1887
Volume 54, Issue 6
  • E-ISSN: 1365-2478

Abstract

ABSTRACT

In land surveys, the weathering layer can often distort the seismic signal due to it passing through rapid velocity and density changes, dispersion, scattering and inelastic absorption. In a simple spring‐dashpot model for the earth response, an equivalent medium groups these complex phenomena into two parameters only; these are called ground viscosity and ground stiffness. The most recent controllers for vibrators can estimate both parameters. To validate these measurements, Saudi Aramco conducted an experiment measuring ground viscosity and stiffness from two different vibrator control systems over an area of varying terrain conditions, including unconsolidated sand and limestone outcrop. The two systems measured different values, but detected similar trends that correlated well with weathering conditions and surface geology, e.g. lower viscosity values on the outcrop than on the sand.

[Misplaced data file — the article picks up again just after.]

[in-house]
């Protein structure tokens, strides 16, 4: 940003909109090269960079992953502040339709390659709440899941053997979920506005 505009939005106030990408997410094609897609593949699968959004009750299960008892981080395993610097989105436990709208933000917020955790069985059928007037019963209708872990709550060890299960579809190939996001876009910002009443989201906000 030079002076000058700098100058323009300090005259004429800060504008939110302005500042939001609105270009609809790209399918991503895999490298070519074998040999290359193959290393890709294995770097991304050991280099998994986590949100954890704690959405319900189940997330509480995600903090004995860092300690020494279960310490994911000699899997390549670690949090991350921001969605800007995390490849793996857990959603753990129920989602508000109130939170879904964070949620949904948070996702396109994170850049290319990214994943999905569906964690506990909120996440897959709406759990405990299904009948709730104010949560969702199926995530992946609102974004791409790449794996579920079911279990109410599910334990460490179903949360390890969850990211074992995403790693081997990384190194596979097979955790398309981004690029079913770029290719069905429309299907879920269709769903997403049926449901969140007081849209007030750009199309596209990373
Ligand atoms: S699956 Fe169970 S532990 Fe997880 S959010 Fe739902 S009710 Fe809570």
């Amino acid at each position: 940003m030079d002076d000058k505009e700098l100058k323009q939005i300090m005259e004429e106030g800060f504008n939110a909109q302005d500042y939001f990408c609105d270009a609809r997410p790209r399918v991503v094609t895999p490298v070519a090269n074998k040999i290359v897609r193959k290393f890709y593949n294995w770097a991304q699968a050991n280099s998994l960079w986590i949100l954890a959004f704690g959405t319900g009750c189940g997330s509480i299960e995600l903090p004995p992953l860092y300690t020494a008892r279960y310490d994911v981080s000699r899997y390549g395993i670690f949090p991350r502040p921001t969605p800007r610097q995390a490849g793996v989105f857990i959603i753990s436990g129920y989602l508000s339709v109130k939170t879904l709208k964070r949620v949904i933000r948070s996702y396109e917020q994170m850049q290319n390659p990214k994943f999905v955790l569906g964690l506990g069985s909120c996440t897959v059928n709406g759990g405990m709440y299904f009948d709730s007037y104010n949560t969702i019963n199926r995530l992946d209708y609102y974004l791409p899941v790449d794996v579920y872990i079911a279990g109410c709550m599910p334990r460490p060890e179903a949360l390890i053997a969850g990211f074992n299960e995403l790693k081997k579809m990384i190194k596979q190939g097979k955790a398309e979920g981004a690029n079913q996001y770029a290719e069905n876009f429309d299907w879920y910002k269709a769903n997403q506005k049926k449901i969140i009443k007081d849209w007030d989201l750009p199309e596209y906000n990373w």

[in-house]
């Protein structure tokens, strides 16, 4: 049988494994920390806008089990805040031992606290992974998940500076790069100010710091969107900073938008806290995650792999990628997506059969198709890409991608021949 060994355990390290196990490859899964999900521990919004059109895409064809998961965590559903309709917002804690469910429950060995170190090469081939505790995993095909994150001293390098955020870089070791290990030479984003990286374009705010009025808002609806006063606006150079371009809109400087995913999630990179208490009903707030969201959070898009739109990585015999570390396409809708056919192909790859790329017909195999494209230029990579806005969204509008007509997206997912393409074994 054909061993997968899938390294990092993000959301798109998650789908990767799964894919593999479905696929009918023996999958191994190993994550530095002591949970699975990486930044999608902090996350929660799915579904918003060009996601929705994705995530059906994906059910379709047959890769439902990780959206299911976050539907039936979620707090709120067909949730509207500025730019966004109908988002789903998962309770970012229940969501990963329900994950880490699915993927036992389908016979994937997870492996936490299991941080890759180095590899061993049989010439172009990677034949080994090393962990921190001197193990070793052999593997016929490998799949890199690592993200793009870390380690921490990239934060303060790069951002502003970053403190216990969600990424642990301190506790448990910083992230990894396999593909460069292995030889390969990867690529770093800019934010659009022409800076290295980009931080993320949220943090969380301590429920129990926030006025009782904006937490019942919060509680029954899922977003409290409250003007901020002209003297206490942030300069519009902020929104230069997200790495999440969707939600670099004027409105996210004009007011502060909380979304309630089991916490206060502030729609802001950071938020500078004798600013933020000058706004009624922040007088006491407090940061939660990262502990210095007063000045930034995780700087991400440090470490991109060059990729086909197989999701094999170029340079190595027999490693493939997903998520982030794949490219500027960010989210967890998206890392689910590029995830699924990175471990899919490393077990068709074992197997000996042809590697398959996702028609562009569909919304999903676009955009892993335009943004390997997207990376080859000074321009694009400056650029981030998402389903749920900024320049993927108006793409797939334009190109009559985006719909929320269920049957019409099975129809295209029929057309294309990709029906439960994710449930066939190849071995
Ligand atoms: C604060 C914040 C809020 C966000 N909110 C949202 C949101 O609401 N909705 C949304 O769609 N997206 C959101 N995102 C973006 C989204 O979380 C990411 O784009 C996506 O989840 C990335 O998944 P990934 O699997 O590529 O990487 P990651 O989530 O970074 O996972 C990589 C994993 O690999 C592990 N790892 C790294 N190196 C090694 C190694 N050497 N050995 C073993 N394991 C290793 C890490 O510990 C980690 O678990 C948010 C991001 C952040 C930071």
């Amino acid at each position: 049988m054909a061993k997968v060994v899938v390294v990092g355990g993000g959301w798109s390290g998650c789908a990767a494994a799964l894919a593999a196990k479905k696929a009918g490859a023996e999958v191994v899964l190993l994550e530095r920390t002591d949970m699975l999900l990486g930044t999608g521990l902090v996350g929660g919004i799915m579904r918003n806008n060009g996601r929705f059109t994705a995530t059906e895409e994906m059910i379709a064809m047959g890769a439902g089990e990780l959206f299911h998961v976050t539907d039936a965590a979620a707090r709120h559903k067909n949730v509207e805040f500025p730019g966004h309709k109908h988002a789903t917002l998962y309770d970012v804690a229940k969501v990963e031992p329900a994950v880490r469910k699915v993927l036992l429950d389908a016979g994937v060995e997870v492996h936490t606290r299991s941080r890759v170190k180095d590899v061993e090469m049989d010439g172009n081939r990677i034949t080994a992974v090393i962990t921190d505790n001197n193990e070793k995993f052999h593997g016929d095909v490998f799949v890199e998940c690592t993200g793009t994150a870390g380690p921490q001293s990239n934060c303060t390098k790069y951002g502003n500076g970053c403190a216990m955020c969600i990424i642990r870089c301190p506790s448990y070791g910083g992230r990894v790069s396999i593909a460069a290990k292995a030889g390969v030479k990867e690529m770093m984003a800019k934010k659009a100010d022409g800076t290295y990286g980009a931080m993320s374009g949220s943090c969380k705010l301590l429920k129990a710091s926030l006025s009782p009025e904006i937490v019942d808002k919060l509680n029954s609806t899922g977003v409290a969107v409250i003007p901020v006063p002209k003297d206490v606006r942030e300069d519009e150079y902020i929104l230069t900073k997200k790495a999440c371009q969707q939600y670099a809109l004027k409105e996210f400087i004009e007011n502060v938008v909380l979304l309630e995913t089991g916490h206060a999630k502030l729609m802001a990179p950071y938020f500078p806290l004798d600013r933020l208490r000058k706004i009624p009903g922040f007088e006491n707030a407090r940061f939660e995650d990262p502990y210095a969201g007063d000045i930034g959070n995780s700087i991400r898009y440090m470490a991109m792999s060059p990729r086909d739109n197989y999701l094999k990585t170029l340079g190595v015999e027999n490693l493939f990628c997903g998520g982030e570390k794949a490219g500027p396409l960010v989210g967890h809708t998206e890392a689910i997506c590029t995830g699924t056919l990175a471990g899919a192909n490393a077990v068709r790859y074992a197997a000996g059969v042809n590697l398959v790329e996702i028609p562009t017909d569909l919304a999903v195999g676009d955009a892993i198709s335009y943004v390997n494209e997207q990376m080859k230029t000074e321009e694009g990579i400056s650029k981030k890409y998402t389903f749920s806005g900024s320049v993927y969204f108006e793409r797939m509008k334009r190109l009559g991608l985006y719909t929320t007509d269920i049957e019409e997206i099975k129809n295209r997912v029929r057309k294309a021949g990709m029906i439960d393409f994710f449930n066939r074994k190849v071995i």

The ratio of ground viscosity to ground stiffness can approximate the shallow S‐wave velocity, which we converted into P‐wave velocity through calibration with sparse uphole data. Static corrections incorporating this velocity information somewhat improved the focusing of seismic time sections. This new approach does not require additional acquisition efforts, and can model shallow complex formations in arid areas where classical static methods often fail.

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2006-11-02
2020-07-16
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